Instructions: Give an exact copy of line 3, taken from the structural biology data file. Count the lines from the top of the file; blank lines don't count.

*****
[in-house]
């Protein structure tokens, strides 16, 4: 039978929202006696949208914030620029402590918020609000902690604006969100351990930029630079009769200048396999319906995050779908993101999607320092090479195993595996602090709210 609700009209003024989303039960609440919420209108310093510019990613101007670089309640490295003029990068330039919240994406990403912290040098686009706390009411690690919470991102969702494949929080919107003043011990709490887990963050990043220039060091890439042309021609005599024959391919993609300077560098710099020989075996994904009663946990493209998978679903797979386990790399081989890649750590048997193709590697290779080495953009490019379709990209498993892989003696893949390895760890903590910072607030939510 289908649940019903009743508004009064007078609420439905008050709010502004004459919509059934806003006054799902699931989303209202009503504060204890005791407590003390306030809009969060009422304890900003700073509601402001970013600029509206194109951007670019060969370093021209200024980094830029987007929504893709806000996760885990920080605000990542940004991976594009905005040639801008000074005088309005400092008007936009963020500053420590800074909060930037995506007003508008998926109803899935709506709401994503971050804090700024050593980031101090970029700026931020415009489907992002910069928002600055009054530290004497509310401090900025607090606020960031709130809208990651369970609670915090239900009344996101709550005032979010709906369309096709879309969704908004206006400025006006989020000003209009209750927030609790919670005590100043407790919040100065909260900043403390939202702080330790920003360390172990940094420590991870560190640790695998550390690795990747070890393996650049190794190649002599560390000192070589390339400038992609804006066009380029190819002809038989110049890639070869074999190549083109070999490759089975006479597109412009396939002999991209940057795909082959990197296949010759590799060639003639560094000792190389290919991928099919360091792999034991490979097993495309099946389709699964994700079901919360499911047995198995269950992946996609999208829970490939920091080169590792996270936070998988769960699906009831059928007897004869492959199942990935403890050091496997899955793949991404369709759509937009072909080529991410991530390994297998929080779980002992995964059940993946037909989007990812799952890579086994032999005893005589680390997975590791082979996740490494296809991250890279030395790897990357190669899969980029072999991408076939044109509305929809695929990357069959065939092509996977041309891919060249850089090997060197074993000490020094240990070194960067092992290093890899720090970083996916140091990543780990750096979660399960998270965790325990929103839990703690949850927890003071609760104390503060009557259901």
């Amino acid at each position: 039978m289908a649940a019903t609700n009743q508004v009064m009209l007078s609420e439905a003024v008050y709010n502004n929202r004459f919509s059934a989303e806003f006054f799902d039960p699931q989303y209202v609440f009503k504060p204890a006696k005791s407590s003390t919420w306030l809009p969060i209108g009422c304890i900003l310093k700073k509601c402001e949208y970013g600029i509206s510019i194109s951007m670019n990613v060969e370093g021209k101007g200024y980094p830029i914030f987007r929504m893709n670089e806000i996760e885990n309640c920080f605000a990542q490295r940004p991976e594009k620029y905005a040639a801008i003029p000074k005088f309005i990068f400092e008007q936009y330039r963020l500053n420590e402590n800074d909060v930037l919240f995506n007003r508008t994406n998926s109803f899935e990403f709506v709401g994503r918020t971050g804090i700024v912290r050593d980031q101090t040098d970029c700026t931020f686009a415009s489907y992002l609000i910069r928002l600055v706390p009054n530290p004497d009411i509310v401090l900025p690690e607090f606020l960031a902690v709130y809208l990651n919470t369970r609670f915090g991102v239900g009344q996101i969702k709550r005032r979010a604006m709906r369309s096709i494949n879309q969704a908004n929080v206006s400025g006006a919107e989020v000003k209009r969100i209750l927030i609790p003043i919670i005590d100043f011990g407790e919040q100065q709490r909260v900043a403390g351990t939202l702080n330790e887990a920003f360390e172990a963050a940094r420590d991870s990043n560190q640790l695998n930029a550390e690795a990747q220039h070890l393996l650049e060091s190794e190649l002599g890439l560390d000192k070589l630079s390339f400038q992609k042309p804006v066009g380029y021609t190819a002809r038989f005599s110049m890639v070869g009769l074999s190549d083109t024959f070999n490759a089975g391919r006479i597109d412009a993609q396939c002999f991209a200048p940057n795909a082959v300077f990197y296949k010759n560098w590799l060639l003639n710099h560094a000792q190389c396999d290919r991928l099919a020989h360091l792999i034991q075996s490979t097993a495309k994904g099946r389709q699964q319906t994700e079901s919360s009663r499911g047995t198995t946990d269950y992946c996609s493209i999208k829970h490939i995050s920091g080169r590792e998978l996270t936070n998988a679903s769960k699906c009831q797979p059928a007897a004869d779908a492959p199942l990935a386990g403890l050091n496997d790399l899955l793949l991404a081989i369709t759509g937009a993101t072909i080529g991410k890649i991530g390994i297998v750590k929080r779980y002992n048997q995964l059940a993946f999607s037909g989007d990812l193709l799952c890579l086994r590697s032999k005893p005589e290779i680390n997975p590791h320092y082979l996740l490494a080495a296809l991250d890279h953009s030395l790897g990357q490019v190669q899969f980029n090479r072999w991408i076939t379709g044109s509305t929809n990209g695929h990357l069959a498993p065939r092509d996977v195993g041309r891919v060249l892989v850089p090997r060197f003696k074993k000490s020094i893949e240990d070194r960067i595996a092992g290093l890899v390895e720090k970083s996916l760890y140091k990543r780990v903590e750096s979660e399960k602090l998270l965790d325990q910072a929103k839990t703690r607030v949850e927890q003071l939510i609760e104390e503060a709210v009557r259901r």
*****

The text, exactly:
């Amino acid at each position: 039978m289908a649940a019903t609700n009743q508004v009064m009209l007078s609420e439905a003024v008050y709010n502004n929202r004459f919509s059934a989303e806003f006054f799902d039960p699931q989303y209202v609440f009503k504060p204890a006696k005791s407590s003390t919420w306030l809009p969060i209108g009422c304890i900003l310093k700073k509601c402001e949208y970013g600029i509206s510019i194109s951007m670019n990613v060969e370093g021209k101007g200024y980094p830029i914030f987007r929504m893709n670089e806000i996760e885990n309640c920080f605000a990542q490295r940004p991976e594009k620029y905005a040639a801008i003029p000074k005088f309005i990068f400092e008007q936009y330039r963020l500053n420590e402590n800074d909060v930037l919240f995506n007003r508008t994406n998926s109803f899935e990403f709506v709401g994503r918020t971050g804090i700024v912290r050593d980031q101090t040098d970029c700026t931020f686009a415009s489907y992002l609000i910069r928002l600055v706390p009054n530290p004497d009411i509310v401090l900025p690690e607090f606020l960031a902690v709130y809208l990651n919470t369970r609670f915090g991102v239900g009344q996101i969702k709550r005032r979010a604006m709906r369309s096709i494949n879309q969704a908004n929080v206006s400025g006006a919107e989020v000003k209009r969100i209750l927030i609790p003043i919670i005590d100043f011990g407790e919040q100065q709490r909260v900043a403390g351990t939202l702080n330790e887990a920003f360390e172990a963050a940094r420590d991870s990043n560190q640790l695998n930029a550390e690795a990747q220039h070890l393996l650049e060091s190794e190649l002599g890439l560390d000192k070589l630079s390339f400038q992609k042309p804006v066009g380029y021609t190819a002809r038989f005599s110049m890639v070869g009769l074999s190549d083109t024959f070999n490759a089975g391919r006479i597109d412009a993609q396939c002999f991209a200048p940057n795909a082959v300077f990197y296949k010759n560098w590799l060639l003639n710099h560094a000792q190389c396999d290919r991928l099919a020989h360091l792999i034991q075996s490979t097993a495309k994904g099946r389709q699964q319906t994700e079901s919360s009663r499911g047995t198995t946990d269950y992946c996609s493209i999208k829970h490939i995050s920091g080169r590792e998978l996270t936070n998988a679903s769960k699906c009831q797979p059928a007897a004869d779908a492959p199942l990935a386990g403890l050091n496997d790399l899955l793949l991404a081989i369709t759509g937009a993101t072909i080529g991410k890649i991530g390994i297998v750590k929080r779980y002992n048997q995964l059940a993946f999607s037909g989007d990812l193709l799952c890579l086994r590697s032999k005893p005589e290779i680390n997975p590791h320092y082979l996740l490494a080495a296809l991250d890279h953009s030395l790897g990357q490019v190669q899969f980029n090479r072999w991408i076939t379709g044109s509305t929809n990209g695929h990357l069959a498993p065939r092509d996977v195993g041309r891919v060249l892989v850089p090997r060197f003696k074993k000490s020094i893949e240990d070194r960067i595996a092992g290093l890899v390895e720090k970083s996916l760890y140091k990543r780990v903590e750096s979660e399960k602090l998270l965790d325990q910072a929103k839990t703690r607030v949850e927890q003071l939510i609760e104390e503060a709210v009557r259901r």